The Chavez challenge Venezuela, the United States and the geo-politics of post-Cold War inter-American relations
Trinkunas, Harold A.
Berger, Marcos (Mark T.).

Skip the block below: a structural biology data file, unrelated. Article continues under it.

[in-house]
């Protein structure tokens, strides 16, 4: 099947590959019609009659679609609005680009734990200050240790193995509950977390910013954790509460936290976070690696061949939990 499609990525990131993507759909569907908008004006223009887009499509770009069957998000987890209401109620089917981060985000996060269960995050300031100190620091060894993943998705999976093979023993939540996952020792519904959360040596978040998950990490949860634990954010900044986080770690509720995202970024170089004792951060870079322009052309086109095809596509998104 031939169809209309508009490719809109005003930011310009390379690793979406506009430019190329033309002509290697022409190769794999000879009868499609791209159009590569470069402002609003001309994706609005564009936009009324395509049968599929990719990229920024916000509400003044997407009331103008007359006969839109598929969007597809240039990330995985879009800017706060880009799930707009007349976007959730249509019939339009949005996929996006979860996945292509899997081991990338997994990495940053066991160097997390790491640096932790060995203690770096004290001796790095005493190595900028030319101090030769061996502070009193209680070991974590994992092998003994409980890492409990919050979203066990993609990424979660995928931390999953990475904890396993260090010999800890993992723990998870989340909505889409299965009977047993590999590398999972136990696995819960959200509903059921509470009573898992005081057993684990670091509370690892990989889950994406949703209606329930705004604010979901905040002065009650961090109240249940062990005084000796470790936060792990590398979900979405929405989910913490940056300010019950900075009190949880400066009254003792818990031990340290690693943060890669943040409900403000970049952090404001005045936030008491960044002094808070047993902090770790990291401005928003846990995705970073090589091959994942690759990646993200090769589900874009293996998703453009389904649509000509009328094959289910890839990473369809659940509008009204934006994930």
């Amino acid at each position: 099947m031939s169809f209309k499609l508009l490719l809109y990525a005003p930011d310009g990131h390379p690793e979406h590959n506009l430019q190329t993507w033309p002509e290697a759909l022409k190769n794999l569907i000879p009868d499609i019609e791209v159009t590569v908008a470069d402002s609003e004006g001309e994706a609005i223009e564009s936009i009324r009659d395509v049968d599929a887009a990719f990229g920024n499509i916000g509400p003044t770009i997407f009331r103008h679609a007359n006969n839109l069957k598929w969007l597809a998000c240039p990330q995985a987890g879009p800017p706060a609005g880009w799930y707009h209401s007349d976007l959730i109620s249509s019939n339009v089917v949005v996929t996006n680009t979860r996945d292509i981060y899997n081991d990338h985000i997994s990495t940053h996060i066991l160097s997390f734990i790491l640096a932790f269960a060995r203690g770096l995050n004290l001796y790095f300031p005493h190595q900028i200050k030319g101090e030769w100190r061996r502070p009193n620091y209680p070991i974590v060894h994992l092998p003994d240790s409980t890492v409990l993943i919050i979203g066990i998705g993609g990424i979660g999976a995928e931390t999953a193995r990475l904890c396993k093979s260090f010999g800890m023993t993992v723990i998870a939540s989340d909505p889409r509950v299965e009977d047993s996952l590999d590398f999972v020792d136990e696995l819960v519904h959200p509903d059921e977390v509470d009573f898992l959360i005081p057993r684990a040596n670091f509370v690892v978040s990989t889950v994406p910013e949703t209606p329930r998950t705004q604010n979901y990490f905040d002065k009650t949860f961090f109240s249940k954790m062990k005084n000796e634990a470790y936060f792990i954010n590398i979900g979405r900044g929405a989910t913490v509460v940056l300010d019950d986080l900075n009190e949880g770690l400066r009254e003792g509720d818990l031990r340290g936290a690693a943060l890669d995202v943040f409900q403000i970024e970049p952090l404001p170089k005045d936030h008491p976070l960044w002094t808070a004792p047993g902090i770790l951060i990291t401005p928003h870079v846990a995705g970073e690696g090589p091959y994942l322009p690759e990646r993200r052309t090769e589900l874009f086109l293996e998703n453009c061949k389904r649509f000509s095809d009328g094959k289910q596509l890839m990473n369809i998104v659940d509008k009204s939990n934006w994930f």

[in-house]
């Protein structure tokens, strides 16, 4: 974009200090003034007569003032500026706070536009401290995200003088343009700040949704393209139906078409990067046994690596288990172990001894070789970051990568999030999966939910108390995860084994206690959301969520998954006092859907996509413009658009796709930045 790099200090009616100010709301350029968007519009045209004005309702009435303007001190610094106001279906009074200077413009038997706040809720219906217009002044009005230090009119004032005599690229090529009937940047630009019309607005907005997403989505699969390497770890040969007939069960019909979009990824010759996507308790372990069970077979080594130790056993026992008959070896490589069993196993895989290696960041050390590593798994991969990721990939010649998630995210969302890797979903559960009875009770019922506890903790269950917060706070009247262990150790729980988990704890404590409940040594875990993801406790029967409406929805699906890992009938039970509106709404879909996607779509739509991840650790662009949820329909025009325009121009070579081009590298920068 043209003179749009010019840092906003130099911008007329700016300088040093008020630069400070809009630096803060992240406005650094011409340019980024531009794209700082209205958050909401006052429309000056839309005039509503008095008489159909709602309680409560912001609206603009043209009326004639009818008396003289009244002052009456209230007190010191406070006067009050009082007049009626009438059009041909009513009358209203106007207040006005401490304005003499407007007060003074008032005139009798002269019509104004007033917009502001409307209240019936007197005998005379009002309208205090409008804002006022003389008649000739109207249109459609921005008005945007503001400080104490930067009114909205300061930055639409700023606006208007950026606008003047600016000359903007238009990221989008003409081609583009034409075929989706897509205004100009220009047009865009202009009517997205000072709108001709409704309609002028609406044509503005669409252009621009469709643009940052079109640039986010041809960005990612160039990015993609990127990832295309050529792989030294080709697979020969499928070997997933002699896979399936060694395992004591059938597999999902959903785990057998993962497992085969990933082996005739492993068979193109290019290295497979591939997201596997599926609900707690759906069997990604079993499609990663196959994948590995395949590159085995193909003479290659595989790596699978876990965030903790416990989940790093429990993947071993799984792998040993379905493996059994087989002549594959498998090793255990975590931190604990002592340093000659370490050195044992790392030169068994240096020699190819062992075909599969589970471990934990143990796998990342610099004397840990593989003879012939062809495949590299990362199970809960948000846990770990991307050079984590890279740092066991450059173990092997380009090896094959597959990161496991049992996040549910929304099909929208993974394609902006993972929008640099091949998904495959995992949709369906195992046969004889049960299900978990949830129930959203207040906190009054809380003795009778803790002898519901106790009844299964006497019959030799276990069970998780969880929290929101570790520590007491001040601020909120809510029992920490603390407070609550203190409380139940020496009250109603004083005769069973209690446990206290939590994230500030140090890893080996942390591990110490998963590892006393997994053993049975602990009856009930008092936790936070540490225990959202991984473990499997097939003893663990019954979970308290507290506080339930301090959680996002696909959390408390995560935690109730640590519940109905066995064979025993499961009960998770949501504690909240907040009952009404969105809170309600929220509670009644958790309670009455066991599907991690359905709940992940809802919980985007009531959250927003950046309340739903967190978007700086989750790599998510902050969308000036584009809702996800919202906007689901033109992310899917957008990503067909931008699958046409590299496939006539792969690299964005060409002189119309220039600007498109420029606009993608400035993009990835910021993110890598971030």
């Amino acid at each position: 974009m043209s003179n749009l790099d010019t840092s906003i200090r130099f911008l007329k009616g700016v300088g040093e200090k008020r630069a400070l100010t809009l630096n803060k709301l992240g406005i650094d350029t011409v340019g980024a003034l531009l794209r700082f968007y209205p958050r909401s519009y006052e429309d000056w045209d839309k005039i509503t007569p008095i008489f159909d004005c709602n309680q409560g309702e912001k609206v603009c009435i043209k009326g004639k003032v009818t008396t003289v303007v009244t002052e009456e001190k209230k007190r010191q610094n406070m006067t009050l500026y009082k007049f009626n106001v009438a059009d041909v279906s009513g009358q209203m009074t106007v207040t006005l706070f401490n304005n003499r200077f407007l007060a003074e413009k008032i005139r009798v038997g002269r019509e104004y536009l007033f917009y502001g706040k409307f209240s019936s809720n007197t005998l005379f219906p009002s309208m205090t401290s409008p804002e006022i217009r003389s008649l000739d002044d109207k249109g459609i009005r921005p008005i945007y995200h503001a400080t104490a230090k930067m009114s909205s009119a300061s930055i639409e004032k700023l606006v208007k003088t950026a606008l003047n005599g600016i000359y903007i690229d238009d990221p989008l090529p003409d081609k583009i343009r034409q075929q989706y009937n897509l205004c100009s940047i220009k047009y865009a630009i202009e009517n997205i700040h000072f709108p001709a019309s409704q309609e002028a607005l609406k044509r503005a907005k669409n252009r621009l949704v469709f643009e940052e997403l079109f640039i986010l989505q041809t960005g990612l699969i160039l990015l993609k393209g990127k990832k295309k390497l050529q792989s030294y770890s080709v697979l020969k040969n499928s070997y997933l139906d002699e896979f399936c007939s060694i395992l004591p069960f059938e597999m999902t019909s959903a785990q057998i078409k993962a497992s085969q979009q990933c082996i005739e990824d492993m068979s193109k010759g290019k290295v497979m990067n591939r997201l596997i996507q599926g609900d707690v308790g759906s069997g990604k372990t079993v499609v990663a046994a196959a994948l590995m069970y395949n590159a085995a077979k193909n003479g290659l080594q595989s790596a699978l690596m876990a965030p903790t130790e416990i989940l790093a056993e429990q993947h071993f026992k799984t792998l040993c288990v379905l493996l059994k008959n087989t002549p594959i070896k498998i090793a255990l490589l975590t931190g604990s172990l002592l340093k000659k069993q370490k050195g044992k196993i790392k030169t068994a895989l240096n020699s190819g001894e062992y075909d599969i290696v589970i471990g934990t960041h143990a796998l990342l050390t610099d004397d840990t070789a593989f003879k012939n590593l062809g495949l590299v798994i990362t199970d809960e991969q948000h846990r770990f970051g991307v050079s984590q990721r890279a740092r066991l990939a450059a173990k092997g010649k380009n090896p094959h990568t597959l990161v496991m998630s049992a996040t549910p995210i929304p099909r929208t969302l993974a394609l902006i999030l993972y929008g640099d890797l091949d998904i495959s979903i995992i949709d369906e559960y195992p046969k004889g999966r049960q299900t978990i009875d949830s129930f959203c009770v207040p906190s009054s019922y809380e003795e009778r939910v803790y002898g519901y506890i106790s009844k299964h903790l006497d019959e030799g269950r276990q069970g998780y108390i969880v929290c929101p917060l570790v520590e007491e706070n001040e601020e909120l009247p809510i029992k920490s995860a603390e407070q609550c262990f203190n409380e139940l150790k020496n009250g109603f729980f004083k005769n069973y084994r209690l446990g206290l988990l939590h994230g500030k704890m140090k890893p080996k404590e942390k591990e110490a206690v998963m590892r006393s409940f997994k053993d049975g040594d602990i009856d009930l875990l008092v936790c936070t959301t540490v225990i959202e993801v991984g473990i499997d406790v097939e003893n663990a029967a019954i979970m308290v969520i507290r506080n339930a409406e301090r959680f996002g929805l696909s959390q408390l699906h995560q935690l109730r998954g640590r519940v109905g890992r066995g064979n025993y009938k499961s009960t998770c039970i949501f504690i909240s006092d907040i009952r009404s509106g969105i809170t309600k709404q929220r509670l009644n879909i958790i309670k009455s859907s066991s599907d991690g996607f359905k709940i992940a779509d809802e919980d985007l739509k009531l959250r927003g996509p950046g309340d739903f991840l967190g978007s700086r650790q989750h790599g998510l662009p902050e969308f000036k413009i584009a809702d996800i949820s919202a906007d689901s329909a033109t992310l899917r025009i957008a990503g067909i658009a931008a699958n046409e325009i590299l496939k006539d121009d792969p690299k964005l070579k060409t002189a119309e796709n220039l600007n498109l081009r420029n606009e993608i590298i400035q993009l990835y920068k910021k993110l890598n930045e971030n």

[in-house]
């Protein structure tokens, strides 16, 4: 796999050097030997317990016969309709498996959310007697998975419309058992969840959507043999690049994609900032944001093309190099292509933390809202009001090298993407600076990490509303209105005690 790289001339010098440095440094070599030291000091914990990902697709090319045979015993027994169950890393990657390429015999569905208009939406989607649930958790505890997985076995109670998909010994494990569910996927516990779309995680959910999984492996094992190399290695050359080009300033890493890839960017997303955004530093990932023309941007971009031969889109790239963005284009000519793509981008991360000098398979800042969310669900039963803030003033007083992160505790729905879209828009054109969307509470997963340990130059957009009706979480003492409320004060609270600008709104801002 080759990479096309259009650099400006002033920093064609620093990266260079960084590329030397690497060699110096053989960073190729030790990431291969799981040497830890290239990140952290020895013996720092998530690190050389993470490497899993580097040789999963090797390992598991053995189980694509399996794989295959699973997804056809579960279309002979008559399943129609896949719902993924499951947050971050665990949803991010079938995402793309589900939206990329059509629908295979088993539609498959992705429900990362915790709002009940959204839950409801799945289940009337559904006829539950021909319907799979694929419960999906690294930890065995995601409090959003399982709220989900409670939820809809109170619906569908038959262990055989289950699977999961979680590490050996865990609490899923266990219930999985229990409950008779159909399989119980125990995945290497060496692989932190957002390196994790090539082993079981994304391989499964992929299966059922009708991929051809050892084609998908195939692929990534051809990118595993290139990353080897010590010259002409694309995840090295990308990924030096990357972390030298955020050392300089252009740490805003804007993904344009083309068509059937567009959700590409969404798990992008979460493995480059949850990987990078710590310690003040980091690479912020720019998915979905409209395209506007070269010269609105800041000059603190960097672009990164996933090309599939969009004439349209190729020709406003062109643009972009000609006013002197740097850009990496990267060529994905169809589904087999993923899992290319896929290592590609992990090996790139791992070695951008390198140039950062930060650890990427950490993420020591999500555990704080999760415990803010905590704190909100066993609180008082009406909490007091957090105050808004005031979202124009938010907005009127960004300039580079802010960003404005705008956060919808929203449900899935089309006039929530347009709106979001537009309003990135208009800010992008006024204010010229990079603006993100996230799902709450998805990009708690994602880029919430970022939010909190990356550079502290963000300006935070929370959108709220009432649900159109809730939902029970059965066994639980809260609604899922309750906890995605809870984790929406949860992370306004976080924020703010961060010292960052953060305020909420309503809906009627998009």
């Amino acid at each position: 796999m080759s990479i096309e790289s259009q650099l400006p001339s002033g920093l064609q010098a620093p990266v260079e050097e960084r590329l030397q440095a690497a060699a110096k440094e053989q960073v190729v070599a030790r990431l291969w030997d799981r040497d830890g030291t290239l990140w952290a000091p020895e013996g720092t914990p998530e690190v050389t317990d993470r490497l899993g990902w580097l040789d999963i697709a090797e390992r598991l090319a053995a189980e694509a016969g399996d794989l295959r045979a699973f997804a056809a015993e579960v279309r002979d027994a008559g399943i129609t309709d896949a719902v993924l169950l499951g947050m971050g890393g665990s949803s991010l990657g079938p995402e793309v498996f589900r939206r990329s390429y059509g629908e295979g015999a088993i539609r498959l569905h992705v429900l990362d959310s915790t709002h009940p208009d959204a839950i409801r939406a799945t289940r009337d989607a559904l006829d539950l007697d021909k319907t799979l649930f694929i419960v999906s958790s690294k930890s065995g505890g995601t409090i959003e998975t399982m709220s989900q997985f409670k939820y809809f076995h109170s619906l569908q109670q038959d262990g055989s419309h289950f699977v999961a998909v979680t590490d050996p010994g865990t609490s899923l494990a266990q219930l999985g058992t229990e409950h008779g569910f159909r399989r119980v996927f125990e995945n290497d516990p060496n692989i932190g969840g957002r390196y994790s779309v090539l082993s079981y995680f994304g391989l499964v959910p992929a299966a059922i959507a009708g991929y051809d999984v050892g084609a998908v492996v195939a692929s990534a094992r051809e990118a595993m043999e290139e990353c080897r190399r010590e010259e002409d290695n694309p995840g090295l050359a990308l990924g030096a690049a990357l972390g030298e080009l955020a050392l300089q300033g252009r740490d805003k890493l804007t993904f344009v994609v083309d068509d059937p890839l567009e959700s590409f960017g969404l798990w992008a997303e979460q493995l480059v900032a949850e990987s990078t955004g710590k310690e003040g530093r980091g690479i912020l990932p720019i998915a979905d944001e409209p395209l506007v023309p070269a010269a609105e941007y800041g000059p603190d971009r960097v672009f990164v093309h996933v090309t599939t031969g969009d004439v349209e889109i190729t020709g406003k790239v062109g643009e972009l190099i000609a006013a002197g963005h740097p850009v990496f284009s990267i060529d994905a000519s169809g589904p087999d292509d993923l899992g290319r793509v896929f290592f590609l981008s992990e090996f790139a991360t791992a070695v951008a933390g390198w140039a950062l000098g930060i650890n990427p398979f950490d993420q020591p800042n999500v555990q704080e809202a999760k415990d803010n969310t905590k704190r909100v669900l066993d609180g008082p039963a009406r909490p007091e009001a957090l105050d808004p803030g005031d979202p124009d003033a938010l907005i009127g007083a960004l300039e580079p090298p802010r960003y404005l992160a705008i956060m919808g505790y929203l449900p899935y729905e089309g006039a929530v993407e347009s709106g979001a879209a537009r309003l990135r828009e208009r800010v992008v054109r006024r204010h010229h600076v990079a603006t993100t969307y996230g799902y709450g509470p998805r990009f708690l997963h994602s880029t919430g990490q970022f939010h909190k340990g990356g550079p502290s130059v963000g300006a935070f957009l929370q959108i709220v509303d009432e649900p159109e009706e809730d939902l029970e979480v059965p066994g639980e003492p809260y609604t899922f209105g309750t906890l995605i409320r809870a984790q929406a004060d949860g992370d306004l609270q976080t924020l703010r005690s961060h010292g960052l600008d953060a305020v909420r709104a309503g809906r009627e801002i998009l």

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Hugo ChaÌ vez, who was elected to the presidency of Venezuela in 1999, has become exemplary of the wider phenomenon of post-Cold War populism (or neopopulism) in Latin America. He has successfully mobilized the poor in Venezuela and beyond, tapping into the resentment felt by the marginalized throughout the region after almost three decades of neo-liberal economic reform. This thesis explores how well he has done in promoting his brand of post-Cold War populism regionally and internationally. There is an important connection between his populism and his foreign policy. The thesis argues that while ChaÌ vez has been successful at garnering the support of the poor, his ultimate goal has increasingly become a desire to consolidate his own power. In classic populist fashion, ChaÌ vez has drawn many Venezuelans into a hierarchical patronage machine, which is dependent on his continued occupation of the presidency and on the use of the country's oil wealth in order to survive. Furthermore, ChaÌ vez has taken significant steps to ally Venezuela with various rivals of the United States. However, despite, his regionally-and internationally-oriented rhetoric about Bolivarian Socialism and 21st century socialism, his efforts at building alliances to counterbalance United States hegemony are best understood by adopting a realist conception of Venezuelan foreign policy. His foreign policy can be viewed as being driven less by ideology and more by a desire to strengthen Venezuela's position in the regional and international arena. Also, this thesis evaluates the ways in which the United States has dealt with the ChaÌ vez challenge and the effectiveness of such an approach. Ultimately, this thesis approaches ChaÌ vez as a symptom rather than a cause of broader political and socio-economic forces at work. It takes the position that U.S. policymakers should be concerned about the ChaÌ vez challenge, but not alarmed. Although he may have initially been considered a serious threat to the U.S. position in the region and beyond, his inability to create a robust coalition of nation-states to counter U.S. hegemony is evidence that his influence even in his own country may have peaked.
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